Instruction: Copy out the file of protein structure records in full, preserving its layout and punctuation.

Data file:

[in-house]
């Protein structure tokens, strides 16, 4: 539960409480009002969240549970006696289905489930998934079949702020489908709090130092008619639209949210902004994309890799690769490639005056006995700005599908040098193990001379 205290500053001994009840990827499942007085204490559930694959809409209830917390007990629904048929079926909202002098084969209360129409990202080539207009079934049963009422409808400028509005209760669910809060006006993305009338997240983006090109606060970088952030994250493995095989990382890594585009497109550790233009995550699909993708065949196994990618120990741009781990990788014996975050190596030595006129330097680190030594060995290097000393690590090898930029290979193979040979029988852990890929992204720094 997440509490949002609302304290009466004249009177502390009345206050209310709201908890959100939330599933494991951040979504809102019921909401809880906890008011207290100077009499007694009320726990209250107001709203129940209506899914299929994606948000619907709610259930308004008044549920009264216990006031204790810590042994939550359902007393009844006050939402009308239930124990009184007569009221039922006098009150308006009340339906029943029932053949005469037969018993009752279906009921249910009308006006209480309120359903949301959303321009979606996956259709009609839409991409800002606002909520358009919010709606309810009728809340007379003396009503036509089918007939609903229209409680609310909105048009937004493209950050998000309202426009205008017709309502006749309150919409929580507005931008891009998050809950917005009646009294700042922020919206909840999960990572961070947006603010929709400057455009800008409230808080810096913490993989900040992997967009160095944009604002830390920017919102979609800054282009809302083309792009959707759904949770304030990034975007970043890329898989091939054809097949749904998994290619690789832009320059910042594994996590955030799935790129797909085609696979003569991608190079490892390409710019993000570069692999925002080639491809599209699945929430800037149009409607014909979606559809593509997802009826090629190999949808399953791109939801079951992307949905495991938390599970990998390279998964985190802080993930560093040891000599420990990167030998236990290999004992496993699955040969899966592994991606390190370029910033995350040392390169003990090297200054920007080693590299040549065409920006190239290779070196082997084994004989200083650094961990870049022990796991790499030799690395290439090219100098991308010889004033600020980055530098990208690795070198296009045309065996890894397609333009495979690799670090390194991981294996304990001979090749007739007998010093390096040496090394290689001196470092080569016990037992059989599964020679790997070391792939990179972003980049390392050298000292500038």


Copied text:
[in-house]
């Protein structure tokens, strides 16, 4: 539960409480009002969240549970006696289905489930998934079949702020489908709090130092008619639209949210902004994309890799690769490639005056006995700005599908040098193990001379 205290500053001994009840990827499942007085204490559930694959809409209830917390007990629904048929079926909202002098084969209360129409990202080539207009079934049963009422409808400028509005209760669910809060006006993305009338997240983006090109606060970088952030994250493995095989990382890594585009497109550790233009995550699909993708065949196994990618120990741009781990990788014996975050190596030595006129330097680190030594060995290097000393690590090898930029290979193979040979029988852990890929992204720094 997440509490949002609302304290009466004249009177502390009345206050209310709201908890959100939330599933494991951040979504809102019921909401809880906890008011207290100077009499007694009320726990209250107001709203129940209506899914299929994606948000619907709610259930308004008044549920009264216990006031204790810590042994939550359902007393009844006050939402009308239930124990009184007569009221039922006098009150308006009340339906029943029932053949005469037969018993009752279906009921249910009308006006209480309120359903949301959303321009979606996956259709009609839409991409800002606002909520358009919010709606309810009728809340007379003396009503036509089918007939609903229209409680609310909105048009937004493209950050998000309202426009205008017709309502006749309150919409929580507005931008891009998050809950917005009646009294700042922020919206909840999960990572961070947006603010929709400057455009800008409230808080810096913490993989900040992997967009160095944009604002830390920017919102979609800054282009809302083309792009959707759904949770304030990034975007970043890329898989091939054809097949749904998994290619690789832009320059910042594994996590955030799935790129797909085609696979003569991608190079490892390409710019993000570069692999925002080639491809599209699945929430800037149009409607014909979606559809593509997802009826090629190999949808399953791109939801079951992307949905495991938390599970990998390279998964985190802080993930560093040891000599420990990167030998236990290999004992496993699955040969899966592994991606390190370029910033995350040392390169003990090297200054920007080693590299040549065409920006190239290779070196082997084994004989200083650094961990870049022990796991790499030799690395290439090219100098991308010889004033600020980055530098990208690795070198296009045309065996890894397609333009495979690799670090390194991981294996304990001979090749007739007998010093390096040496090394290689001196470092080569016990037992059989599964020679790997070391792939990179972003980049390392050298000292500038």